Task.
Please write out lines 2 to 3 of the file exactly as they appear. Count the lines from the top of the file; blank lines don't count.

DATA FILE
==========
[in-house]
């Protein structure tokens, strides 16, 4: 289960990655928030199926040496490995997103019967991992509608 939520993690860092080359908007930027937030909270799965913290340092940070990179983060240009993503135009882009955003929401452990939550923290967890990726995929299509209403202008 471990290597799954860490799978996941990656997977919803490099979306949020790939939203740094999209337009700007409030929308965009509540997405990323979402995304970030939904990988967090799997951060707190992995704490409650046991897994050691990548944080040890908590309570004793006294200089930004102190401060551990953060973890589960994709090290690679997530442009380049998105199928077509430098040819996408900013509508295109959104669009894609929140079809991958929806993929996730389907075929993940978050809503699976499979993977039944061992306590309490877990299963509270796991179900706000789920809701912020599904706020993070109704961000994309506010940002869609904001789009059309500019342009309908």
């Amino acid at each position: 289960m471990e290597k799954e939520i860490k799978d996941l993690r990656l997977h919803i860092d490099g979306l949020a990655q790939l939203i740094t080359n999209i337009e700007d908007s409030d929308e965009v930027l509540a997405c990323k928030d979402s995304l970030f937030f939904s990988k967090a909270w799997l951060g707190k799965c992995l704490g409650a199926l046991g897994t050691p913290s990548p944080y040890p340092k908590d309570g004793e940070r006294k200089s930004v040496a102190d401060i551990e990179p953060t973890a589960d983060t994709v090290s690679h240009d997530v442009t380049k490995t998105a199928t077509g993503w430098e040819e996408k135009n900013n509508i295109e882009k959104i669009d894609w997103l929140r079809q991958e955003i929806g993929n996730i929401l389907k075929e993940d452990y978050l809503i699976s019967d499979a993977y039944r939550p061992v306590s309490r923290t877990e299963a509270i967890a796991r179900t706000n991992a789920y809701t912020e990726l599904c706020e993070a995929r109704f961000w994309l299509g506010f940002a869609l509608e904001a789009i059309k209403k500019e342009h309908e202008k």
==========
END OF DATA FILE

């Protein structure tokens, strides 16, 4: 289960990655928030199926040496490995997103019967991992509608 939520993690860092080359908007930027937030909270799965913290340092940070990179983060240009993503135009882009955003929401452990939550923290967890990726995929299509209403202008 471990290597799954860490799978996941990656997977919803490099979306949020790939939203740094999209337009700007409030929308965009509540997405990323979402995304970030939904990988967090799997951060707190992995704490409650046991897994050691990548944080040890908590309570004793006294200089930004102190401060551990953060973890589960994709090290690679997530442009380049998105199928077509430098040819996408900013509508295109959104669009894609929140079809991958929806993929996730389907075929993940978050809503699976499979993977039944061992306590309490877990299963509270796991179900706000789920809701912020599904706020993070109704961000994309506010940002869609904001789009059309500019342009309908």
């Amino acid at each position: 289960m471990e290597k799954e939520i860490k799978d996941l993690r990656l997977h919803i860092d490099g979306l949020a990655q790939l939203i740094t080359n999209i337009e700007d908007s409030d929308e965009v930027l509540a997405c990323k928030d979402s995304l970030f937030f939904s990988k967090a909270w799997l951060g707190k799965c992995l704490g409650a199926l046991g897994t050691p913290s990548p944080y040890p340092k908590d309570g004793e940070r006294k200089s930004v040496a102190d401060i551990e990179p953060t973890a589960d983060t994709v090290s690679h240009d997530v442009t380049k490995t998105a199928t077509g993503w430098e040819e996408k135009n900013n509508i295109e882009k959104i669009d894609w997103l929140r079809q991958e955003i929806g993929n996730i929401l389907k075929e993940d452990y978050l809503i699976s019967d499979a993977y039944r939550p061992v306590s309490r923290t877990e299963a509270i967890a796991r179900t706000n991992a789920y809701t912020e990726l599904c706020e993070a995929r109704f961000w994309l299509g506010f940002a869609l509608e904001a789009i059309k209403k500019e342009h309908e202008k």